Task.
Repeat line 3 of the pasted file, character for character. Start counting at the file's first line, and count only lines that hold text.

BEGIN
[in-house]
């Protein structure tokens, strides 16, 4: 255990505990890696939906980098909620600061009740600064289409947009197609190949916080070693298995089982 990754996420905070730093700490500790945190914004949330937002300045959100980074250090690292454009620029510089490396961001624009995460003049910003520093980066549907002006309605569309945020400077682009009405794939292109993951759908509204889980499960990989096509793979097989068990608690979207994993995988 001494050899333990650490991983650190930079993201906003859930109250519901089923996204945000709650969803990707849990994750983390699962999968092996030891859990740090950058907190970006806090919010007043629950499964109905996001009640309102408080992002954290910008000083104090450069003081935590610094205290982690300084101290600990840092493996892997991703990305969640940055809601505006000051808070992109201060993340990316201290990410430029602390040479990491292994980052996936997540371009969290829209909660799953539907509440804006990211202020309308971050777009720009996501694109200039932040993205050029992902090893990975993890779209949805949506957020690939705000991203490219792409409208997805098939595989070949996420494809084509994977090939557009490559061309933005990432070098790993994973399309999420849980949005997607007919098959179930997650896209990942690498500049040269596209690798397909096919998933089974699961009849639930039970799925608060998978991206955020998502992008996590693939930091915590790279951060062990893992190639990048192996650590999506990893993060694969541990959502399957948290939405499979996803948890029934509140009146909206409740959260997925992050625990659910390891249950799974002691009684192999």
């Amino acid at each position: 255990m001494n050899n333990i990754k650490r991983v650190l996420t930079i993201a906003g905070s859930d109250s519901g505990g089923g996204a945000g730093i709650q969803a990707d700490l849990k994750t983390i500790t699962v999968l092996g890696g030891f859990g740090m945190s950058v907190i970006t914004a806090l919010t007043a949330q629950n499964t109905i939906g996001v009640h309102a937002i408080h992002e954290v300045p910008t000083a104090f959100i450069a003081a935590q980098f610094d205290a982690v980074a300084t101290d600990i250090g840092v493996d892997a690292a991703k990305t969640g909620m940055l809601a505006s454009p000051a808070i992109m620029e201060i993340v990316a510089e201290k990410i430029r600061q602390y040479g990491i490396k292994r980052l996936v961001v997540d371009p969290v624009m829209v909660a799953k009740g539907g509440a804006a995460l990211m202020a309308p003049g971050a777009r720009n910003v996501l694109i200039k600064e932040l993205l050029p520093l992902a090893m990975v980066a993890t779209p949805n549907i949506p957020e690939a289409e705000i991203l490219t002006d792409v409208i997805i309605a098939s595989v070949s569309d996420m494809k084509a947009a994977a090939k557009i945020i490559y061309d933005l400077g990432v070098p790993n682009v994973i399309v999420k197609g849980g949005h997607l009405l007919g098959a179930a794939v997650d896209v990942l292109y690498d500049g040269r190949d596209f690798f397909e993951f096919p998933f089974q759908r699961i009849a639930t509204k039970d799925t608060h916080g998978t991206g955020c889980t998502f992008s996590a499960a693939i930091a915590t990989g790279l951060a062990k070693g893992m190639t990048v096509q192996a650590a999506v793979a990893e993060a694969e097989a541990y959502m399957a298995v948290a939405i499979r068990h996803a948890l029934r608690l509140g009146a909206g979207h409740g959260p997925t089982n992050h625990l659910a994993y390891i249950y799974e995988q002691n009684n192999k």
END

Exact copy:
């Amino acid at each position: 255990m001494n050899n333990i990754k650490r991983v650190l996420t930079i993201a906003g905070s859930d109250s519901g505990g089923g996204a945000g730093i709650q969803a990707d700490l849990k994750t983390i500790t699962v999968l092996g890696g030891f859990g740090m945190s950058v907190i970006t914004a806090l919010t007043a949330q629950n499964t109905i939906g996001v009640h309102a937002i408080h992002e954290v300045p910008t000083a104090f959100i450069a003081a935590q980098f610094d205290a982690v980074a300084t101290d600990i250090g840092v493996d892997a690292a991703k990305t969640g909620m940055l809601a505006s454009p000051a808070i992109m620029e201060i993340v990316a510089e201290k990410i430029r600061q602390y040479g990491i490396k292994r980052l996936v961001v997540d371009p969290v624009m829209v909660a799953k009740g539907g509440a804006a995460l990211m202020a309308p003049g971050a777009r720009n910003v996501l694109i200039k600064e932040l993205l050029p520093l992902a090893m990975v980066a993890t779209p949805n549907i949506p957020e690939a289409e705000i991203l490219t002006d792409v409208i997805i309605a098939s595989v070949s569309d996420m494809k084509a947009a994977a090939k557009i945020i490559y061309d933005l400077g990432v070098p790993n682009v994973i399309v999420k197609g849980g949005h997607l009405l007919g098959a179930a794939v997650d896209v990942l292109y690498d500049g040269r190949d596209f690798f397909e993951f096919p998933f089974q759908r699961i009849a639930t509204k039970d799925t608060h916080g998978t991206g955020c889980t998502f992008s996590a499960a693939i930091a915590t990989g790279l951060a062990k070693g893992m190639t990048v096509q192996a650590a999506v793979a990893e993060a694969e097989a541990y959502m399957a298995v948290a939405i499979r068990h996803a948890l029934r608690l509140g009146a909206g979207h409740g959260p997925t089982n992050h625990l659910a994993y390891i249950y799974e995988q002691n009684n192999k």